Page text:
Stack Overflow is a community of 4.7 million programmers, just like you, helping each other.

Join them; it only takes a minute:

Sign up
Join the Stack Overflow community to:
  1. Ask programming questions
  2. Answer and help your peers
  3. Get recognized for your expertise

I am using asp.net mvc and EF for its DB. I use the "generate from database" tool. every thing is ok but the validation. I want the validations match the check constraints i have added to db before.

this is my db table creator query :

use MagicContact

create table Contacts
(
    ID int primary key not null identity,
    name nvarchar(50),
    last_name nvarchar(50),
    mobile nvarchar(11),
    country int foreign key references Country(ID),
    constraint CX_Contacts_mobile check(mobile like '[1-9][0-9][0-9][0-9][0-9][0-9][0-9][0-9][0-9][0-9]' or mobile like '0[1-9][0-9][0-9][0-9][0-9][0-9][0-9][0-9][0-9][0-9]')
)

the generated model is as below and it hasn't my constraints :

namespace MVCMajicContacts
{
    using System;
    using System.Collections.Generic;

    public partial class Contact
    {
        public int ID { get; set; }
        public string name { get; set; }
        public string last_name { get; set; }
        public string mobile { get; set; }
        public int country { get; set; }

        public virtual Country Country1 { get; set; }
    }
}

And i couldn't find any good way. thanks all.

share|improve this question
1  
I explain more : i want the constraints (specially check constraints with like operators) to be auto generated as the columns itself. is there any way? – ConductedClever Aug 3 '14 at 9:59

I think this is good enough. string uses nvarchar(max).From the storage prospective there are no differences between nvarchar(max) and nvarchar(N) when N < 4000.

For country you have lazy loading, which you can make it eager to load everything at once. but that is a choice. If you consider performance, make it eager.

Other than that, it should work and it is fine.

Take a look at : Are there any disadvantages to always using nvarchar(MAX)?

share|improve this answer
    
I know the nvarchar uses the required space but the value in '()' is the limit and i want to have constraints. – ConductedClever Aug 3 '14 at 9:54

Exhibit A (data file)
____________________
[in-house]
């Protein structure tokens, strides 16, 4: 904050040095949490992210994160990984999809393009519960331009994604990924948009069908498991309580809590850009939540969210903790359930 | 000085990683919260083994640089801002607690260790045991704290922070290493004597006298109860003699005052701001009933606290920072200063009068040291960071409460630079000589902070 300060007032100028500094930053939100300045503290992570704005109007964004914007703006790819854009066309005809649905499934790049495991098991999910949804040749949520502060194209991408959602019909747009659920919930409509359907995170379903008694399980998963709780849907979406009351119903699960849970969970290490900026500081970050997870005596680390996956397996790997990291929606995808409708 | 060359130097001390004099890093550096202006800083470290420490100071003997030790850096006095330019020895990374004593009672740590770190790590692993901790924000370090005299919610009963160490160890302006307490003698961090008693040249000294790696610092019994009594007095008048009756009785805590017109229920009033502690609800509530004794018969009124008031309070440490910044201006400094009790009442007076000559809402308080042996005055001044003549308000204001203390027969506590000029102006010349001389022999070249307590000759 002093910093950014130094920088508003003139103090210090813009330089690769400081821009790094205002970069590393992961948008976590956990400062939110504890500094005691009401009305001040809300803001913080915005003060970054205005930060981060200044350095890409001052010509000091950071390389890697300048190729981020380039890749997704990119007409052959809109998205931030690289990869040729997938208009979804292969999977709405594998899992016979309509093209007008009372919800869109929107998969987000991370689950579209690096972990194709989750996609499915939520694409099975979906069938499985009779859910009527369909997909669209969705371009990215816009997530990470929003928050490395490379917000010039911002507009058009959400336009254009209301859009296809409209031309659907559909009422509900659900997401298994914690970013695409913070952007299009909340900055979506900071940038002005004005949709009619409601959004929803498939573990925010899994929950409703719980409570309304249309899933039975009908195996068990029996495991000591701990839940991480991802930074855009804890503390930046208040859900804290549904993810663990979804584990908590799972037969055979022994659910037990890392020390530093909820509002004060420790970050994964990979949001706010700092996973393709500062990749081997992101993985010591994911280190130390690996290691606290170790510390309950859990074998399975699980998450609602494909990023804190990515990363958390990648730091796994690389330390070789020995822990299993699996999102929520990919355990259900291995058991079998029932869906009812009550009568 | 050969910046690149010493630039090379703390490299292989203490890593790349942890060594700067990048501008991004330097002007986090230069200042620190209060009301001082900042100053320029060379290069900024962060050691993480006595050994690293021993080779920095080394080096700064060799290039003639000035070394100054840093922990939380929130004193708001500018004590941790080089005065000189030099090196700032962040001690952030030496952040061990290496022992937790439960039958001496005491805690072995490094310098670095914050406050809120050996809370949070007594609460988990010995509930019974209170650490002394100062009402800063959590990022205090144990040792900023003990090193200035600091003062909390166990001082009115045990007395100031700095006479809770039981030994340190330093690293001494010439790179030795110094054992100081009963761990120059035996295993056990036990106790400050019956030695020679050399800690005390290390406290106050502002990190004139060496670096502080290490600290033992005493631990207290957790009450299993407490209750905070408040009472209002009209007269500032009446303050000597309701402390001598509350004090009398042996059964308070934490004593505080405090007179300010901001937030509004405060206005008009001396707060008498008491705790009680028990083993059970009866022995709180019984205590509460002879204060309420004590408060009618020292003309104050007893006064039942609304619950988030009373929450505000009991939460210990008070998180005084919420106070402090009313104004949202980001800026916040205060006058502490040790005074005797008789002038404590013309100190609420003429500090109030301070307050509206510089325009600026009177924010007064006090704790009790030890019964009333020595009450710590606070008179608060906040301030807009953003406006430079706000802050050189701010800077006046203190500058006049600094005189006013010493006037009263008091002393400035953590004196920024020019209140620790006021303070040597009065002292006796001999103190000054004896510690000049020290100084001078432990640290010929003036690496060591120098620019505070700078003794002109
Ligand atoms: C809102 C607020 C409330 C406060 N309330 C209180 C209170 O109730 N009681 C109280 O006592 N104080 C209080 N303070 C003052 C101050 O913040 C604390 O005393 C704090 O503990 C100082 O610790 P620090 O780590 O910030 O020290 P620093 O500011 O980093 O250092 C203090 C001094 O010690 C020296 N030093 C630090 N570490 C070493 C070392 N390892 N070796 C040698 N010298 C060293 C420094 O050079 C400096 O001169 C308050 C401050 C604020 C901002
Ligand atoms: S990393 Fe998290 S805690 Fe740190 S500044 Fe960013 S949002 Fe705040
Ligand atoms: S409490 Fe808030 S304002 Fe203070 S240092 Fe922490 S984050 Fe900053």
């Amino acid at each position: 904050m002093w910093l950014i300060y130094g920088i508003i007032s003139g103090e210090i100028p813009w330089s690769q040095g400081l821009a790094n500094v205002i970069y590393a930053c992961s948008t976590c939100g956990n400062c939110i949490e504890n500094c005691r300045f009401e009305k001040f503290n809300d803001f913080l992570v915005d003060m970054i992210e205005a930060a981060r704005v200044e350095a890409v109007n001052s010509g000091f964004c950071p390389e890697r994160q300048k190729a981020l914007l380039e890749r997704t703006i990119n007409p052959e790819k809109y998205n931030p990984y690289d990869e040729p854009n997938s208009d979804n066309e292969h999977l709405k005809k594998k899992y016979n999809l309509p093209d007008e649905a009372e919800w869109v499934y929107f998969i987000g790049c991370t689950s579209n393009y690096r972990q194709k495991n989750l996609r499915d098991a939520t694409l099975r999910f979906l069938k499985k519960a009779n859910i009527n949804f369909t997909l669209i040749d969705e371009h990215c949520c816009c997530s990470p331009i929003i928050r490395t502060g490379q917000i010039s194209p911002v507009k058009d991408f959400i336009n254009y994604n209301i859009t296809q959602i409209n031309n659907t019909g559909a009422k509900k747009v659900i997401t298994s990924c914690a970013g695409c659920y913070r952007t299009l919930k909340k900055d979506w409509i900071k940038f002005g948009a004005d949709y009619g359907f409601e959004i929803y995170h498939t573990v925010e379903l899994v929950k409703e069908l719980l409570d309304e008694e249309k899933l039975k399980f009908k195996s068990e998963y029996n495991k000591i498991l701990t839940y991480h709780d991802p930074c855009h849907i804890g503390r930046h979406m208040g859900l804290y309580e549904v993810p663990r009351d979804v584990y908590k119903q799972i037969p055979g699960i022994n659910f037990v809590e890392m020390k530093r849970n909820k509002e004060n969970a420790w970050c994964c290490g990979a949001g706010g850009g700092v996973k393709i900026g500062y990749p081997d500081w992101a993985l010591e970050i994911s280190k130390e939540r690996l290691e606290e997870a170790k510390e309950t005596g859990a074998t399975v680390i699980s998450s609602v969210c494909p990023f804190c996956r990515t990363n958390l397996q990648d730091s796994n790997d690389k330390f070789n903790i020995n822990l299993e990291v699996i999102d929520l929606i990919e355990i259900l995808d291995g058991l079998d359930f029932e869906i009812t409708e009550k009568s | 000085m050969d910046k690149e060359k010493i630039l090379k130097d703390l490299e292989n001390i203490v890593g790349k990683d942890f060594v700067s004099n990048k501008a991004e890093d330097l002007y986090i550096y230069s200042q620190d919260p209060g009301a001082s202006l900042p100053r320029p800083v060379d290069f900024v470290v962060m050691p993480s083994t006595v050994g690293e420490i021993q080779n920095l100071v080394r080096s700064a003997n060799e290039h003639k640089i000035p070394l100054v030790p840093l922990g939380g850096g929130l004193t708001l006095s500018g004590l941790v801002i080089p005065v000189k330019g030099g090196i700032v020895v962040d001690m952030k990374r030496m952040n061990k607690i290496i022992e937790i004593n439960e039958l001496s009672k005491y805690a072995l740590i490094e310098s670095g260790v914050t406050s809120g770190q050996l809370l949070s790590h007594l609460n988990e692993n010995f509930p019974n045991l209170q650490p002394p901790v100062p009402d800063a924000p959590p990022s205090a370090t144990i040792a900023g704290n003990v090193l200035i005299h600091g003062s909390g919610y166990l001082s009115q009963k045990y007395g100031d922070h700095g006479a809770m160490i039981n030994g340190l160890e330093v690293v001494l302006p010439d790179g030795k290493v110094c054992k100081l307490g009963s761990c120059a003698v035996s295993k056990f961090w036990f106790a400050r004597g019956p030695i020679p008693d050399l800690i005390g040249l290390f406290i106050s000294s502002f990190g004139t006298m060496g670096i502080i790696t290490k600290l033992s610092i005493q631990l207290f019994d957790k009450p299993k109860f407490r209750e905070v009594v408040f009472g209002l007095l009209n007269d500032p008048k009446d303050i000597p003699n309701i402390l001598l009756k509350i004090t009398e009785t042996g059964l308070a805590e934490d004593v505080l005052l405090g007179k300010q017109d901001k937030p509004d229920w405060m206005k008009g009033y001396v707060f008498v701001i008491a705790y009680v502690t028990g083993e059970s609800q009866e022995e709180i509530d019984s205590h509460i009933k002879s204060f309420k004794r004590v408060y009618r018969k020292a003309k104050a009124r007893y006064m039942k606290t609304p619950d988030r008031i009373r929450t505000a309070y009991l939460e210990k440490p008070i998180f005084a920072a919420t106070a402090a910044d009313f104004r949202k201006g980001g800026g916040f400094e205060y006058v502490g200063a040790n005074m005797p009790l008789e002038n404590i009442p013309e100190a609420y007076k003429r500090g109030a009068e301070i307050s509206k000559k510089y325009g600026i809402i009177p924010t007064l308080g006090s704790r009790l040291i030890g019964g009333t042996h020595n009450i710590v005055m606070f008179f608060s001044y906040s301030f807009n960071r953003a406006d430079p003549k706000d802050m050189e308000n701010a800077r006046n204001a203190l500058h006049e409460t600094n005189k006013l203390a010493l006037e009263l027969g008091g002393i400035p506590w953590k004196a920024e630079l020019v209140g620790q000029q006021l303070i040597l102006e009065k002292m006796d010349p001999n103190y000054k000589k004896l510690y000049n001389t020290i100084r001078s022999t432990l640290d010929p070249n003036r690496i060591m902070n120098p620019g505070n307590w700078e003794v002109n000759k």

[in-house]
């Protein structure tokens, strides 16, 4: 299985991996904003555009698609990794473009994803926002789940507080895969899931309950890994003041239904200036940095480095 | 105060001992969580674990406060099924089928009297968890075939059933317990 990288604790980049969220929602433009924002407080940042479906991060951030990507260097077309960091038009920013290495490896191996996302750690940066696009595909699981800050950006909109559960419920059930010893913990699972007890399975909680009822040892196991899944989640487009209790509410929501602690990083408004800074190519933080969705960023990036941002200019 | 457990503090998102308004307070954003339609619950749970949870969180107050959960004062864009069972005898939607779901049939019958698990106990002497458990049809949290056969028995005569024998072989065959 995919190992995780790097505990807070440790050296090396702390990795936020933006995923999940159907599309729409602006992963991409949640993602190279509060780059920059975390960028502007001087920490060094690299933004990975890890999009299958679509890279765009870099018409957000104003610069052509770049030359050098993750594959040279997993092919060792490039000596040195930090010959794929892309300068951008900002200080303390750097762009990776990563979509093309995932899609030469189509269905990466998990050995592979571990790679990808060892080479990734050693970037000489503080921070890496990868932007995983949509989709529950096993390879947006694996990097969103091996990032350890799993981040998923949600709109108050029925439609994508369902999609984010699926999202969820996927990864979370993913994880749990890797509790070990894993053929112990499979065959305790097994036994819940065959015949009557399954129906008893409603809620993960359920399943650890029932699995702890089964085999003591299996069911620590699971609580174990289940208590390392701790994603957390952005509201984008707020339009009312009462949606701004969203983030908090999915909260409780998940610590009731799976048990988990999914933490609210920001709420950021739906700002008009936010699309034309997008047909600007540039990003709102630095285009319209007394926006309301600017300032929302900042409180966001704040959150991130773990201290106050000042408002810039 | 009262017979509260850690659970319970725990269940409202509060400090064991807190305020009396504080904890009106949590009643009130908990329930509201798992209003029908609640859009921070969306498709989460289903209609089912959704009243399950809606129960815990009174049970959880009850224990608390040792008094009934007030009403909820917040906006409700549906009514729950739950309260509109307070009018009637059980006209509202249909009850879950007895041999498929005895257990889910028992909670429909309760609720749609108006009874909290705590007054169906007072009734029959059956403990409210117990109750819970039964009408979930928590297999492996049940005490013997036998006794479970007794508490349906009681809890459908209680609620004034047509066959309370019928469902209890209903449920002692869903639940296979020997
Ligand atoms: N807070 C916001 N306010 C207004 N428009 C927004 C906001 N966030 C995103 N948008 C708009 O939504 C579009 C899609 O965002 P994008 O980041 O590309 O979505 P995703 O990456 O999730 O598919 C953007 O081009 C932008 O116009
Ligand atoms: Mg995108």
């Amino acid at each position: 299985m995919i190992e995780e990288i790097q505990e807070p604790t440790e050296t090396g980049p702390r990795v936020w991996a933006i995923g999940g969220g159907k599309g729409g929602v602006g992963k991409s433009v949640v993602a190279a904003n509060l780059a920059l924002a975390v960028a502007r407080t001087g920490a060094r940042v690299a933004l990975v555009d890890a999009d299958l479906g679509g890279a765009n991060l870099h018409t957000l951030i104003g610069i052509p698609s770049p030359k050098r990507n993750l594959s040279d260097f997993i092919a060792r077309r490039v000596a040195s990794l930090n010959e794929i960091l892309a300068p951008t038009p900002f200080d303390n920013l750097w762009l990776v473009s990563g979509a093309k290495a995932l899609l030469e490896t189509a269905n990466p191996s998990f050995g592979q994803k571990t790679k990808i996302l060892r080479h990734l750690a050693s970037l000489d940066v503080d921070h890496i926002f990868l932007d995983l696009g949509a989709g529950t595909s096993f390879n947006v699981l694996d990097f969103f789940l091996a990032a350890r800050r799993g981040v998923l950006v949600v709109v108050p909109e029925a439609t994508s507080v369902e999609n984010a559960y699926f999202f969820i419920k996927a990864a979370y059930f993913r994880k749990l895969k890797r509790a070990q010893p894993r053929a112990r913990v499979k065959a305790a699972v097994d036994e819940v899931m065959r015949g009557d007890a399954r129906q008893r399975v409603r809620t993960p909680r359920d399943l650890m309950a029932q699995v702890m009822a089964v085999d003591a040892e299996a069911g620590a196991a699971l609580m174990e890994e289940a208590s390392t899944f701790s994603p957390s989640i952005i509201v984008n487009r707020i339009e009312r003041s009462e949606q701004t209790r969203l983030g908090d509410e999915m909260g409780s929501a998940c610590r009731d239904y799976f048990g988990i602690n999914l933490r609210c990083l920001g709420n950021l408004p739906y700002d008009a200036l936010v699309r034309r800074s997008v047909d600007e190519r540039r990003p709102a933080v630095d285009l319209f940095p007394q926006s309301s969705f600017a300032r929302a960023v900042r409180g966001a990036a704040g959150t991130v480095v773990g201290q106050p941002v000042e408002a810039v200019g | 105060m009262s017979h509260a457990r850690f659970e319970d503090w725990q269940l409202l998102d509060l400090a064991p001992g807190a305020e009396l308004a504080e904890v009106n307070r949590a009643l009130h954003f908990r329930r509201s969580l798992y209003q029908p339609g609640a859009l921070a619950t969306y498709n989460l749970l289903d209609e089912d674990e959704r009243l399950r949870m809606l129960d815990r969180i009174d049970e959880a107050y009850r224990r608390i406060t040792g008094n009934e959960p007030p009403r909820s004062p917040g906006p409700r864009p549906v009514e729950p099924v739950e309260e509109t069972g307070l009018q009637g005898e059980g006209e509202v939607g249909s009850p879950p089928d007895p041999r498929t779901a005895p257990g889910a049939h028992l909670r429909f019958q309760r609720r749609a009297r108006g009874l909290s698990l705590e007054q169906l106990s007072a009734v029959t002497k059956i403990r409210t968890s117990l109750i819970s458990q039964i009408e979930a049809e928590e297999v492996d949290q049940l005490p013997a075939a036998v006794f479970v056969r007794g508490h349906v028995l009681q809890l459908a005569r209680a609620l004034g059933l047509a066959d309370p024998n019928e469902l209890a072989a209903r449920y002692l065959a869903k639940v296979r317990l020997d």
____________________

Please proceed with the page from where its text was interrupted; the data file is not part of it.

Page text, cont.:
If you want to use constraint for validation, you should do it in your app anyway. You can use annotations on your model for that purpose. [MinLength], [MaxLength] for example. – DarthVader Aug 3 '14 at 13:12
    
@DarthVader is right.You can use DataAnnotations and create ViewModels for your views which is recommended and Good practice. – ProgrammingNinja Aug 3 '14 at 13:40

To include constraints in your model you can use

using System.ComponentModel.DataAnnotations;

Entity Frameworks applies those constraints as it did as mensioned by DarthVader.

you can specify constraints for every model property as follows for model first. Don't match model classes directly with the Database its not best practice.Best is to go for ViewModels and in view models you can use Constraints as follows by using DataAnnotations class. below is an example

public partial class Contact
    {


        [Required]
        [Display(Name="Name")]
        [StringLength(100)]
        public string name { get; set; }  



    }
share|improve this answer
    
the problem is about my constraint. how to virtualize the like operand in the check constraint ? – ConductedClever Aug 3 '14 at 9:57
    
Possible via data annotations as i have mensioned above and have given you an example as well.Database constraints are not loaded to model classes however these are applied when you will insert data into your database but if you want your model to validate your data input you can use ViewModels and can use Data Annotations.which is proper procedure. – ProgrammingNinja Aug 3 '14 at 13:39
    
I have done these types of things by regular expressions ... thanks @Husrat Mehmood – ConductedClever Aug 3 '14 at 19:40

Your Answer

 
discard

By posting your answer, you agree to the privacy policy and terms of service.

Not the answer you're looking for? Browse other questions tagged or ask your own question.